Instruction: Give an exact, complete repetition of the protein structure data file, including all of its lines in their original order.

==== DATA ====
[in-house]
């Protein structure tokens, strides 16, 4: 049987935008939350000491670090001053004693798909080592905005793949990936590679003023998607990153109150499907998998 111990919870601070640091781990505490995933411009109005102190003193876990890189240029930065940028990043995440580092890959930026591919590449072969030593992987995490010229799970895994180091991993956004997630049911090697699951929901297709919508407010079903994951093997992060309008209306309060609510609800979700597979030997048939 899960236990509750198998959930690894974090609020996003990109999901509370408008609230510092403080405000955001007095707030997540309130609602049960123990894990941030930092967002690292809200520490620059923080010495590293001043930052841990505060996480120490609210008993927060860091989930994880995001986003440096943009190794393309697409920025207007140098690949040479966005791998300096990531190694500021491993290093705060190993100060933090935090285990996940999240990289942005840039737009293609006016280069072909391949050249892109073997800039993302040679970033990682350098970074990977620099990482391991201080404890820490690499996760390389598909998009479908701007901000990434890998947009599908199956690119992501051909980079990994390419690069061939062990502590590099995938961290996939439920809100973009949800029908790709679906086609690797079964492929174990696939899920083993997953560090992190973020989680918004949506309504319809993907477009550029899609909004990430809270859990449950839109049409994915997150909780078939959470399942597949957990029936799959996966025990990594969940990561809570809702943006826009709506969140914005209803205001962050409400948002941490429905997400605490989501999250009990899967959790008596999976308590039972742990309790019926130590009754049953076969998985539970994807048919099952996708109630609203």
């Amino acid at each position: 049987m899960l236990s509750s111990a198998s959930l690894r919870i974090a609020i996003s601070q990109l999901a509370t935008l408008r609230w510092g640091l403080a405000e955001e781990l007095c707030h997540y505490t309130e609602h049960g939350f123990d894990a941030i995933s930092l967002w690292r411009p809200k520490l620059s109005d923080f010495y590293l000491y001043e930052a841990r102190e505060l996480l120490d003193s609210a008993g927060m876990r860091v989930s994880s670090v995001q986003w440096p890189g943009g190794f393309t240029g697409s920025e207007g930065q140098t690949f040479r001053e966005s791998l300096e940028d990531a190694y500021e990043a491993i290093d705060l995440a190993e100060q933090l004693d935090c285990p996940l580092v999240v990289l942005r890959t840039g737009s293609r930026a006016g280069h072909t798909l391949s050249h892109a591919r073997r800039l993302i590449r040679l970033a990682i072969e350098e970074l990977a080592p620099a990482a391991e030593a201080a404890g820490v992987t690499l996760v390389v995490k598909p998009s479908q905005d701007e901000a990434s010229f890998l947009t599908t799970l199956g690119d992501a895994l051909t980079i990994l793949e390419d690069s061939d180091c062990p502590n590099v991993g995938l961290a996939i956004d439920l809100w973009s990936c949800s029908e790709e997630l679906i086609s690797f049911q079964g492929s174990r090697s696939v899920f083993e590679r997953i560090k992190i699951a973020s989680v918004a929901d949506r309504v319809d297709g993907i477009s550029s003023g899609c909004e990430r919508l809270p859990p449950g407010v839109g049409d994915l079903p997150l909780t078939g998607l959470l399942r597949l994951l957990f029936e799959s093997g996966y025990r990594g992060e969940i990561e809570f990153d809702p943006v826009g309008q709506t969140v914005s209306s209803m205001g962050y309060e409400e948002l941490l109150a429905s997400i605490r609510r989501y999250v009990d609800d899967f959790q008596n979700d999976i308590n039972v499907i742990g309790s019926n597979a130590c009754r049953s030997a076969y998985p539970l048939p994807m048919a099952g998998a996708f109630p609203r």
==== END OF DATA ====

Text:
[in-house]
């Protein structure tokens, strides 16, 4: 049987935008939350000491670090001053004693798909080592905005793949990936590679003023998607990153109150499907998998 111990919870601070640091781990505490995933411009109005102190003193876990890189240029930065940028990043995440580092890959930026591919590449072969030593992987995490010229799970895994180091991993956004997630049911090697699951929901297709919508407010079903994951093997992060309008209306309060609510609800979700597979030997048939 899960236990509750198998959930690894974090609020996003990109999901509370408008609230510092403080405000955001007095707030997540309130609602049960123990894990941030930092967002690292809200520490620059923080010495590293001043930052841990505060996480120490609210008993927060860091989930994880995001986003440096943009190794393309697409920025207007140098690949040479966005791998300096990531190694500021491993290093705060190993100060933090935090285990996940999240990289942005840039737009293609006016280069072909391949050249892109073997800039993302040679970033990682350098970074990977620099990482391991201080404890820490690499996760390389598909998009479908701007901000990434890998947009599908199956690119992501051909980079990994390419690069061939062990502590590099995938961290996939439920809100973009949800029908790709679906086609690797079964492929174990696939899920083993997953560090992190973020989680918004949506309504319809993907477009550029899609909004990430809270859990449950839109049409994915997150909780078939959470399942597949957990029936799959996966025990990594969940990561809570809702943006826009709506969140914005209803205001962050409400948002941490429905997400605490989501999250009990899967959790008596999976308590039972742990309790019926130590009754049953076969998985539970994807048919099952996708109630609203």
């Amino acid at each position: 049987m899960l236990s509750s111990a198998s959930l690894r919870i974090a609020i996003s601070q990109l999901a509370t935008l408008r609230w510092g640091l403080a405000e955001e781990l007095c707030h997540y505490t309130e609602h049960g939350f123990d894990a941030i995933s930092l967002w690292r411009p809200k520490l620059s109005d923080f010495y590293l000491y001043e930052a841990r102190e505060l996480l120490d003193s609210a008993g927060m876990r860091v989930s994880s670090v995001q986003w440096p890189g943009g190794f393309t240029g697409s920025e207007g930065q140098t690949f040479r001053e966005s791998l300096e940028d990531a190694y500021e990043a491993i290093d705060l995440a190993e100060q933090l004693d935090c285990p996940l580092v999240v990289l942005r890959t840039g737009s293609r930026a006016g280069h072909t798909l391949s050249h892109a591919r073997r800039l993302i590449r040679l970033a990682i072969e350098e970074l990977a080592p620099a990482a391991e030593a201080a404890g820490v992987t690499l996760v390389v995490k598909p998009s479908q905005d701007e901000a990434s010229f890998l947009t599908t799970l199956g690119d992501a895994l051909t980079i990994l793949e390419d690069s061939d180091c062990p502590n590099v991993g995938l961290a996939i956004d439920l809100w973009s990936c949800s029908e790709e997630l679906i086609s690797f049911q079964g492929s174990r090697s696939v899920f083993e590679r997953i560090k992190i699951a973020s989680v918004a929901d949506r309504v319809d297709g993907i477009s550029s003023g899609c909004e990430r919508l809270p859990p449950g407010v839109g049409d994915l079903p997150l909780t078939g998607l959470l399942r597949l994951l957990f029936e799959s093997g996966y025990r990594g992060e969940i990561e809570f990153d809702p943006v826009g309008q709506t969140v914005s209306s209803m205001g962050y309060e409400e948002l941490l109150a429905s997400i605490r609510r989501y999250v009990d609800d899967f959790q008596n979700d999976i308590n039972v499907i742990g309790s019926n597979a130590c009754r049953s030997a076969y998985p539970l048939p994807m048919a099952g998998a996708f109630p609203r």